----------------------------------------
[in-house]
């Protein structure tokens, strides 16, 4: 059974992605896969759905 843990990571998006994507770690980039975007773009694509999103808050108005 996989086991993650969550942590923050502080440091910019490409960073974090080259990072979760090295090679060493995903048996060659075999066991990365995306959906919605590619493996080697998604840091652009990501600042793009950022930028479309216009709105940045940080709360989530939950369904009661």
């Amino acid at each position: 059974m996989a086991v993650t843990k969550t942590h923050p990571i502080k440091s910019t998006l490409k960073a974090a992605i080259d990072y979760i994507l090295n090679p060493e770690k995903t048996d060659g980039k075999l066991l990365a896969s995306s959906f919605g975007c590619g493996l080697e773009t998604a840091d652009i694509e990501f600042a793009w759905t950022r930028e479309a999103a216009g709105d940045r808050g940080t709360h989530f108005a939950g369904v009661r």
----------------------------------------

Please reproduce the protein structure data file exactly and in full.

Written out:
[in-house]
């Protein structure tokens, strides 16, 4: 059974992605896969759905 843990990571998006994507770690980039975007773009694509999103808050108005 996989086991993650969550942590923050502080440091910019490409960073974090080259990072979760090295090679060493995903048996060659075999066991990365995306959906919605590619493996080697998604840091652009990501600042793009950022930028479309216009709105940045940080709360989530939950369904009661």
């Amino acid at each position: 059974m996989a086991v993650t843990k969550t942590h923050p990571i502080k440091s910019t998006l490409k960073a974090a992605i080259d990072y979760i994507l090295n090679p060493e770690k995903t048996d060659g980039k075999l066991l990365a896969s995306s959906f919605g975007c590619g493996l080697e773009t998604a840091d652009i694509e990501f600042a793009w759905t950022r930028e479309a999103a216009g709105d940045r808050g940080t709360h989530f108005a939950g369904v009661r």